Wednesday, March 22, 2017

Review: The Wave – Morton Rhue


The Wave – Morton Rhue


Laurie isn't sure what to make of 'The Wave.' It had begun as a simple history experiment to liven up their World War II studies and had become a craze that was taking over their lives. Laurie's classmates were changing from normal teenagers into chanting, saluting fanatics. 'The Wave' was sweeping through the school—and it was out of control. Laurie's friends scoff at her warnings but she knows she must make them see what they have become before it's too late. 
Based on a nightmarish true episode in a Californian high school.



Review: Have you ever finished a book and thought, Wait, where’s the rest of it? It can’t be over? I still have so many questions! That was me with this book.

The Wave is a fictionalization of a real-life experiment that took place in a California high school in the 1960s. A history teacher wanted to help his students understand why the Germans went along with Hitler’s plan during WWII. Why didn’t more people resist Hitler? The teacher invented a “game” that he called The Wave. (In real life, it was called The Third Wave.) The game involved students working together to accomplish tasks—such as answering questions or getting to their seats on time—as quickly and precisely as possible. The game became so popular that most of the school started playing. The Wave players had their own chant, solute, and banner. The kids who played the game began bullying the ones who refused to play so viciously that the experiment had to be ended after 5 days. (Or 8 days, if you read the reports about the real-life experiment.)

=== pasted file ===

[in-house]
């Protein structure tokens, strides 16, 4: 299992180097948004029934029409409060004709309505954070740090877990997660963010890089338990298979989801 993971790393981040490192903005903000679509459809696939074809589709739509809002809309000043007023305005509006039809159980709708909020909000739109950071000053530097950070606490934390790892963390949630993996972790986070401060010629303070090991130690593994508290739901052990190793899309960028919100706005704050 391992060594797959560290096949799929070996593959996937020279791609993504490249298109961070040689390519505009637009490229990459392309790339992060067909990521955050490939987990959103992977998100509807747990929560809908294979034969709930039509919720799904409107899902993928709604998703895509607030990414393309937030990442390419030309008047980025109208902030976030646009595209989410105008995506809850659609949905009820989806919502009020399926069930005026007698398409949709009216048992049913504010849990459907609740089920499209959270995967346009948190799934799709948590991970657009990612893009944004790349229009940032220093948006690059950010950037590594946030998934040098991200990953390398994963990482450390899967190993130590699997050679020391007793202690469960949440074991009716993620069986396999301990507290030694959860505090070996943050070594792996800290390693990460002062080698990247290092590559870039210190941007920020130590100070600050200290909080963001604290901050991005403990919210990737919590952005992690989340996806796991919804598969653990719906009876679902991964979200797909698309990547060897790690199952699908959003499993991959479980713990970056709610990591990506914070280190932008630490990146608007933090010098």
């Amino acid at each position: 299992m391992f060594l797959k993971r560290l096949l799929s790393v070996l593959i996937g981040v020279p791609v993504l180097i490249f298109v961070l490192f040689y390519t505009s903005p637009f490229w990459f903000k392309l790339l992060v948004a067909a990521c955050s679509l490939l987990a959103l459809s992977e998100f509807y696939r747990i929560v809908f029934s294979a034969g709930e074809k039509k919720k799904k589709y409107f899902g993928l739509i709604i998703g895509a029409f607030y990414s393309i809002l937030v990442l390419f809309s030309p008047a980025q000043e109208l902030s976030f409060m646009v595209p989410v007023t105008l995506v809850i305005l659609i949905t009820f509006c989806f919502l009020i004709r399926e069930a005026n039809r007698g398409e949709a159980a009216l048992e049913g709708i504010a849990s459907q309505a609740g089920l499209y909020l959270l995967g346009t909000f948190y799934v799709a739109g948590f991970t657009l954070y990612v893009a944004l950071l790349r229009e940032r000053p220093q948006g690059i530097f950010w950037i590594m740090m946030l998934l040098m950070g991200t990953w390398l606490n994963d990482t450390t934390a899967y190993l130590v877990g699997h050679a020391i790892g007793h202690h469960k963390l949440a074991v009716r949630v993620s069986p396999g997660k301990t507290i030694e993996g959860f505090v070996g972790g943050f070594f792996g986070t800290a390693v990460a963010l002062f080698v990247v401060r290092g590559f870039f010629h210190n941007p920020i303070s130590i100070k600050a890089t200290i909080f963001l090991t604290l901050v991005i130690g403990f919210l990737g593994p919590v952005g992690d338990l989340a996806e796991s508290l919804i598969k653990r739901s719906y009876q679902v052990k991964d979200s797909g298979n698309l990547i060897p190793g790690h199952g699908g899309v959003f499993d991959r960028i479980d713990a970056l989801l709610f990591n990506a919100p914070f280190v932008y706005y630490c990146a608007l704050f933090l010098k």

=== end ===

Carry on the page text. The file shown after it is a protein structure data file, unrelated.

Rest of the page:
“Strength through discipline! Strength through community! Strength through action!” – The Wave


For obvious reasons, I’ve been thinking a lot about fascism lately. This book is a must-read for anyone interested in the subject. The story hooked me from the first page. I knew a little about the real-life experiment before I started reading, but I didn’t know how crazy things got. This novel is like reading a train wreck (in a good, suspenseful way). For the students, life gets very complicated, very quickly.

The “based on a true story” concept is pretty much the only thing I love about the book. The writing is . . . underwhelming. I never felt connected to the characters because they have very little personality outside of their roles in the experiment. If I had a better understanding of who they were before the experiment started, I might have understood their reactions to the game better.